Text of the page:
By Irene Escudero |
Cartagena (Colombia) (EFE).- The writer Parinoush Saniee lives with tears and worry between two countries, her native Iran and the United States. She follows what is happening in Iran with concern, and with tears that also contain the emotion for the struggle that the women there are giving, about whom she has researched and written so much.
“I am very concerned about the lives of the young women who are fighting in the streets, about the deaths in the streets, but I also maintain the hope that this fight will come to a good end,” Saniee said in an interview with EFE. from the other side of the world, from the Colombian city of Cartagena de Indias where he participated in the Hay Festival.
She gets up and goes to bed listening to the news about what is happening in her country, where in September thousands of people, especially women, dared to take to the streets, despite the repression, to protest the death of Masha Amini in a police station, after she was arrested for misplaced her veil.
However, despite the fear and tears, he is very hopeful and thinks “that society is much more open than before.”
The protests have led to state repression, reports of abuse and rape in prisons, sentences of death or many years just for going out to protest, and timid changes such as the dismantling of the morality police.
«In Iran there is a very large number of the population that have higher education and their mentality has changed towards modernism; In that sense, I have a lot of hope”, he admits first and then regrets: “but really at the level of the government and the regime I have no hope that they will take steps to open society towards democratization”.
The struggle of the women of Iran
She, who has spent her entire life studying women, their struggles and exploits in Iran and has published “The Book of My Destiny”, which is banned in her country, was caught by this explosion of visits to the country, which she goes very often despite the fact that she is a great critic and a well-known feminist.
However, he was not surprised by this outburst on the part of the women. “Although religion, laws, even social traditions, everything is against them, still Iranian women have always kept up the fight for their rights,” she says proudly.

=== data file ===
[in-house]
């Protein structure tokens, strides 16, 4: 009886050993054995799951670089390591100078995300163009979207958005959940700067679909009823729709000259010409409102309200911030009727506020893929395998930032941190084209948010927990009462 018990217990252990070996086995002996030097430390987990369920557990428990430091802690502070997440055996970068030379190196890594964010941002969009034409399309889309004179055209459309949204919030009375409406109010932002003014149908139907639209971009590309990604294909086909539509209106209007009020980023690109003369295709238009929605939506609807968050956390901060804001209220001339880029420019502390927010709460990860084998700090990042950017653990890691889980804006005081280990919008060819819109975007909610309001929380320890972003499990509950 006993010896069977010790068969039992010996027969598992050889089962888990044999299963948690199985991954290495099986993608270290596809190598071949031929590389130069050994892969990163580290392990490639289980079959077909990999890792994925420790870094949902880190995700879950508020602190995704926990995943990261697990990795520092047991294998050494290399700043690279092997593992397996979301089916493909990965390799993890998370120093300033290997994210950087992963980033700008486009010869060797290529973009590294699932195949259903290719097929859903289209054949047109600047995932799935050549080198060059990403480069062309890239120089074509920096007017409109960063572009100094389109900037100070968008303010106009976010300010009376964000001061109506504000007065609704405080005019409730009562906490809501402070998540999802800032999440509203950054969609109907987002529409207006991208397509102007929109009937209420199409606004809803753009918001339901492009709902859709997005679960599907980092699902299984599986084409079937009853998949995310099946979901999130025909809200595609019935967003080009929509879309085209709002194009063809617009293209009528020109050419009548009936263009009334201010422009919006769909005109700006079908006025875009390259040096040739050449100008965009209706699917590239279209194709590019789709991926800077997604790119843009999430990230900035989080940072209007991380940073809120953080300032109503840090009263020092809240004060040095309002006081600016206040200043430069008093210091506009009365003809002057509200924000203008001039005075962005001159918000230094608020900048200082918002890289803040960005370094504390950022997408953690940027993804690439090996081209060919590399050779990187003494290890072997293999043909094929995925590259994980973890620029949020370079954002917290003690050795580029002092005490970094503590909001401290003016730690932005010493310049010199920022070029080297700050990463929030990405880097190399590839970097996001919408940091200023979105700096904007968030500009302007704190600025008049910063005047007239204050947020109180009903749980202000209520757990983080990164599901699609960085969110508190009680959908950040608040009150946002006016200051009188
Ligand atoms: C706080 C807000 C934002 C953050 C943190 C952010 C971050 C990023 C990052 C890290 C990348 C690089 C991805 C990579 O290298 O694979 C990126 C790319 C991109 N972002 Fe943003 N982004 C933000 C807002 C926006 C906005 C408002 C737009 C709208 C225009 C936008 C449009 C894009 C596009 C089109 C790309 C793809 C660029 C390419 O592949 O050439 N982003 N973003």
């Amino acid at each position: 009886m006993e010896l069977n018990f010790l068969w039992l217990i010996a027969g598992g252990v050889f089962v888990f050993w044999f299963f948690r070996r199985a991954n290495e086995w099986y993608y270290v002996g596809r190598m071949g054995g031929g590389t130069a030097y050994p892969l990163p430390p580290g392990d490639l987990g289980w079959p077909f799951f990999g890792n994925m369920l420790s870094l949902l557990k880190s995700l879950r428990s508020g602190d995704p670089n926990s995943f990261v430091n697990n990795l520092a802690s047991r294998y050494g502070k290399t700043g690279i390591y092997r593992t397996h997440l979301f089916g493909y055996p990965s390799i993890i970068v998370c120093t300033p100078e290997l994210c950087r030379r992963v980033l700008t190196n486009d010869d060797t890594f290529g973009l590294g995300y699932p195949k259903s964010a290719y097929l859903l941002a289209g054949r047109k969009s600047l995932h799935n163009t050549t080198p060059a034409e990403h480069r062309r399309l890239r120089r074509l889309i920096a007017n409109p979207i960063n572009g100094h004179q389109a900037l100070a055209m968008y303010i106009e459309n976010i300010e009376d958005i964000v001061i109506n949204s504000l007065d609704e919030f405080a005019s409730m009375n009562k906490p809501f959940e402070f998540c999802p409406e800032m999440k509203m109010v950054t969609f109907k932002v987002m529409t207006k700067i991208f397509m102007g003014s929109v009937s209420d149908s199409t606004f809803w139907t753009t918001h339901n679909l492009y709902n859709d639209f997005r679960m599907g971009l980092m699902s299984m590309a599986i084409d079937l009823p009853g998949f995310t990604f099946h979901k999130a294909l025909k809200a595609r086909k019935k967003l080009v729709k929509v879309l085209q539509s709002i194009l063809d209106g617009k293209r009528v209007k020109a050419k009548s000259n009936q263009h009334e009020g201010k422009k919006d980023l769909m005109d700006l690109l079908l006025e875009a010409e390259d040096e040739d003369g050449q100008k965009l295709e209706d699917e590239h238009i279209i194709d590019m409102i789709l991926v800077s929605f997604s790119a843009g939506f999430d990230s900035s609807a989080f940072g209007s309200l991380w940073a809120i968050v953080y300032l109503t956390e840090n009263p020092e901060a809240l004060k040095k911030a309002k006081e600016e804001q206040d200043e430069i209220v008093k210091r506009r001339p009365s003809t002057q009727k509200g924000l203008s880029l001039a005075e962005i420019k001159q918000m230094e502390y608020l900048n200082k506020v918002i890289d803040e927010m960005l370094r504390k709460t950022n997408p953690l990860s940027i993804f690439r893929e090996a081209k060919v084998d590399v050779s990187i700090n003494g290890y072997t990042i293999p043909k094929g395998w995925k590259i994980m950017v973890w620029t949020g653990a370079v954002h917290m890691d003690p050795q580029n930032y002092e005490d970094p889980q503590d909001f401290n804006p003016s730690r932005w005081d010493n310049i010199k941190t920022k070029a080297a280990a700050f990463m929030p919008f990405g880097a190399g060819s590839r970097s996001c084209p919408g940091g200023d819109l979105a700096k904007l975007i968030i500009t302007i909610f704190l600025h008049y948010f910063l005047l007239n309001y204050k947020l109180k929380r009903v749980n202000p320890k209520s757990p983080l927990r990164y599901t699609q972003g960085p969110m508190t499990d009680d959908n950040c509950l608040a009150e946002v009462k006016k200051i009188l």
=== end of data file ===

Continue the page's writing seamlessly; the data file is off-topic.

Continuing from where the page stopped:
“I have studied 5,000 years of the history of Iranian women in Iranian society and I have always seen that women have fought for their rights,” she says, adding that “especially when they are attacked and humiliated, when they are living without rights This situation automatically produces resistance, a desire to fight.
“So in that sense – he concludes – Iranian women – who are half of society – have struggled in silence, although they have not had much noise.”
It is a “silent struggle” within an “apparently patriarchal” society where in its depths “women always invent new measures to confront the prohibitions that exist in the streets.”
a history of struggle
And she says “apparently patriarchal” because she, who has dedicated her life to the study of history and society, knows well that Iran was not always one of the most oppressive states towards women.
Iran has had “queens who have ruled the country even army commanders who were women” and who have led wars, he recounts. There are also tombs of women where remains have been found indicating that they were heads of state or important positions.
Iranian society 2,000 years ago was matriarchal, he insists, and doesn’t become patriarchal until the Aryans come along and mix, but the fact that it was a women-headed society for so long made this entry not “so great a system.” hard” as in other territories such as Babylon or Syria.
For this reason, they stress, “even after the arrival of Islam, women have gone to the background of society, but always when necessary they have risen up against discrimination” and that has made “Iranian women the heroines of the time of defeat.